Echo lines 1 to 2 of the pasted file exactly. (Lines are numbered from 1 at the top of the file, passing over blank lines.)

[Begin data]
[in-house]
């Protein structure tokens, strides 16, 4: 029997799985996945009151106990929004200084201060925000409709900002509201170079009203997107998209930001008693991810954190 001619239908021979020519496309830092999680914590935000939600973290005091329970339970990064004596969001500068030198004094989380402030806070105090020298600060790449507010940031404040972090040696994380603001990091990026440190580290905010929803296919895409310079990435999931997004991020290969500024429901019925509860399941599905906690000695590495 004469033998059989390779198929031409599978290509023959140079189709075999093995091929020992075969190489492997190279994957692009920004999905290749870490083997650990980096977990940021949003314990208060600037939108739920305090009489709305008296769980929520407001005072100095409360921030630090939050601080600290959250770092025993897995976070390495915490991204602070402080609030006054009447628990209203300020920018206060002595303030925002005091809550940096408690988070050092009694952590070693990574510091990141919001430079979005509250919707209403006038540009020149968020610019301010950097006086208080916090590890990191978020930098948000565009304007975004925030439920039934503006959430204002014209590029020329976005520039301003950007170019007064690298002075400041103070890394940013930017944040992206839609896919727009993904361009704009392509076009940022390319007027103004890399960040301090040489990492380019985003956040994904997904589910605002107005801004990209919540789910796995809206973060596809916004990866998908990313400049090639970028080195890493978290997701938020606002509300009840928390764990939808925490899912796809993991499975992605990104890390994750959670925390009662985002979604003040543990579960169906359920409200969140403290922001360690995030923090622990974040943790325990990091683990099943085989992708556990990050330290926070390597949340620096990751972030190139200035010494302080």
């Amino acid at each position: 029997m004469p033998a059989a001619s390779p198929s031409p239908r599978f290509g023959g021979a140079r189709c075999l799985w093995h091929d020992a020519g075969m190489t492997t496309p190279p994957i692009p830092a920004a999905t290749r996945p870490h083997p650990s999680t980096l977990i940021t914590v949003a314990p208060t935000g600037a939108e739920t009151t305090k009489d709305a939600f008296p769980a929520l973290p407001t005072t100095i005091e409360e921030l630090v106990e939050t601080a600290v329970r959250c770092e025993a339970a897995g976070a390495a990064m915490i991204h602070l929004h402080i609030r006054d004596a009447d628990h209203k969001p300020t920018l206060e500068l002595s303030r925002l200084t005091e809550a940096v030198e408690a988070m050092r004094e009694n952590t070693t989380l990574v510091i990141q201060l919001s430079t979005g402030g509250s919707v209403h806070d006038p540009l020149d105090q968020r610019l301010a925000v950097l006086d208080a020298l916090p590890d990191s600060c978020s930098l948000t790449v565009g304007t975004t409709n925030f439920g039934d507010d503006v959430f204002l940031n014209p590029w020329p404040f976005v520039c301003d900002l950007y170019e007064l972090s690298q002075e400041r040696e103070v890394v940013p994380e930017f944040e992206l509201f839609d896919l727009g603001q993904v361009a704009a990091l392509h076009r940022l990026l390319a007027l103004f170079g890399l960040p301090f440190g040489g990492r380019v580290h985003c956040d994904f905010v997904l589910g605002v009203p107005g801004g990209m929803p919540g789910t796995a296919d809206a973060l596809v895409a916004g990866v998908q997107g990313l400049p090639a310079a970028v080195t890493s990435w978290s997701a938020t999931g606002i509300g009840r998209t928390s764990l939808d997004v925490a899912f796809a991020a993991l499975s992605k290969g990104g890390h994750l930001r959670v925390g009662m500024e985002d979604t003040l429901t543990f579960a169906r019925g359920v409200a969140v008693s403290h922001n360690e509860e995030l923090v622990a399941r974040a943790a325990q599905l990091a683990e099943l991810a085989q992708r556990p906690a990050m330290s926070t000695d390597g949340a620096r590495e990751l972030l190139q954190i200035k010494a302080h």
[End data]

[in-house]
């Protein structure tokens, strides 16, 4: 029997799985996945009151106990929004200084201060925000409709900002509201170079009203997107998209930001008693991810954190 001619239908021979020519496309830092999680914590935000939600973290005091329970339970990064004596969001500068030198004094989380402030806070105090020298600060790449507010940031404040972090040696994380603001990091990026440190580290905010929803296919895409310079990435999931997004991020290969500024429901019925509860399941599905906690000695590495 004469033998059989390779198929031409599978290509023959140079189709075999093995091929020992075969190489492997190279994957692009920004999905290749870490083997650990980096977990940021949003314990208060600037939108739920305090009489709305008296769980929520407001005072100095409360921030630090939050601080600290959250770092025993897995976070390495915490991204602070402080609030006054009447628990209203300020920018206060002595303030925002005091809550940096408690988070050092009694952590070693990574510091990141919001430079979005509250919707209403006038540009020149968020610019301010950097006086208080916090590890990191978020930098948000565009304007975004925030439920039934503006959430204002014209590029020329976005520039301003950007170019007064690298002075400041103070890394940013930017944040992206839609896919727009993904361009704009392509076009940022390319007027103004890399960040301090040489990492380019985003956040994904997904589910605002107005801004990209919540789910796995809206973060596809916004990866998908990313400049090639970028080195890493978290997701938020606002509300009840928390764990939808925490899912796809993991499975992605990104890390994750959670925390009662985002979604003040543990579960169906359920409200969140403290922001360690995030923090622990974040943790325990990091683990099943085989992708556990990050330290926070390597949340620096990751972030190139200035010494302080």